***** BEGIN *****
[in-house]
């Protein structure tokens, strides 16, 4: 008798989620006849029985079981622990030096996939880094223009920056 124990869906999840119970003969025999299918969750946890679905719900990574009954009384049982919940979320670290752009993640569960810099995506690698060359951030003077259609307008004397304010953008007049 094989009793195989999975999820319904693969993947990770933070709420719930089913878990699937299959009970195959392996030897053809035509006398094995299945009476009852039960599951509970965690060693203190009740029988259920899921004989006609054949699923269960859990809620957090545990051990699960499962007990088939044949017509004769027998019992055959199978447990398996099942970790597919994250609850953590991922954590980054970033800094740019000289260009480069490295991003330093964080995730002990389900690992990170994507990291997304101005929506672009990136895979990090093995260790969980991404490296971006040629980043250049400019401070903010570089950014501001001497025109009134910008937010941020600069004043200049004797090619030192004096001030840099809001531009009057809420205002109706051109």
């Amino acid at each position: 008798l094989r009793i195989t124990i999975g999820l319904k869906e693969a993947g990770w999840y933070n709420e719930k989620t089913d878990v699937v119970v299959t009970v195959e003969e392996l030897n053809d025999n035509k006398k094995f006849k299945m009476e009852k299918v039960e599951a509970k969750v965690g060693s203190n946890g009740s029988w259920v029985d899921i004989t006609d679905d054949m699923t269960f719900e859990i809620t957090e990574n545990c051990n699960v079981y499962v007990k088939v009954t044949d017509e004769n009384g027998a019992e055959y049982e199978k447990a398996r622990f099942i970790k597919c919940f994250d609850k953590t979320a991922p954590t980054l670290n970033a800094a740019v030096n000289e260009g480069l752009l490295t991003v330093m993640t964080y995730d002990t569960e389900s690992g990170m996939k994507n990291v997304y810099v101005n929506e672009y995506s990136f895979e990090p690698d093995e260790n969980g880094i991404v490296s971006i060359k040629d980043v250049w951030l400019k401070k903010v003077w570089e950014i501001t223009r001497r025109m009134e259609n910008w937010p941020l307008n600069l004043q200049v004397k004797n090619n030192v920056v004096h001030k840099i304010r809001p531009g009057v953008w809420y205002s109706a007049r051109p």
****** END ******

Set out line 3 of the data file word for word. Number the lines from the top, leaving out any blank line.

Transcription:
């Amino acid at each position: 008798l094989r009793i195989t124990i999975g999820l319904k869906e693969a993947g990770w999840y933070n709420e719930k989620t089913d878990v699937v119970v299959t009970v195959e003969e392996l030897n053809d025999n035509k006398k094995f006849k299945m009476e009852k299918v039960e599951a509970k969750v965690g060693s203190n946890g009740s029988w259920v029985d899921i004989t006609d679905d054949m699923t269960f719900e859990i809620t957090e990574n545990c051990n699960v079981y499962v007990k088939v009954t044949d017509e004769n009384g027998a019992e055959y049982e199978k447990a398996r622990f099942i970790k597919c919940f994250d609850k953590t979320a991922p954590t980054l670290n970033a800094a740019v030096n000289e260009g480069l752009l490295t991003v330093m993640t964080y995730d002990t569960e389900s690992g990170m996939k994507n990291v997304y810099v101005n929506e672009y995506s990136f895979e990090p690698d093995e260790n969980g880094i991404v490296s971006i060359k040629d980043v250049w951030l400019k401070k903010v003077w570089e950014i501001t223009r001497r025109m009134e259609n910008w937010p941020l307008n600069l004043q200049v004397k004797n090619n030192v920056v004096h001030k840099i304010r809001p531009g009057v953008w809420y205002s109706a007049r051109p």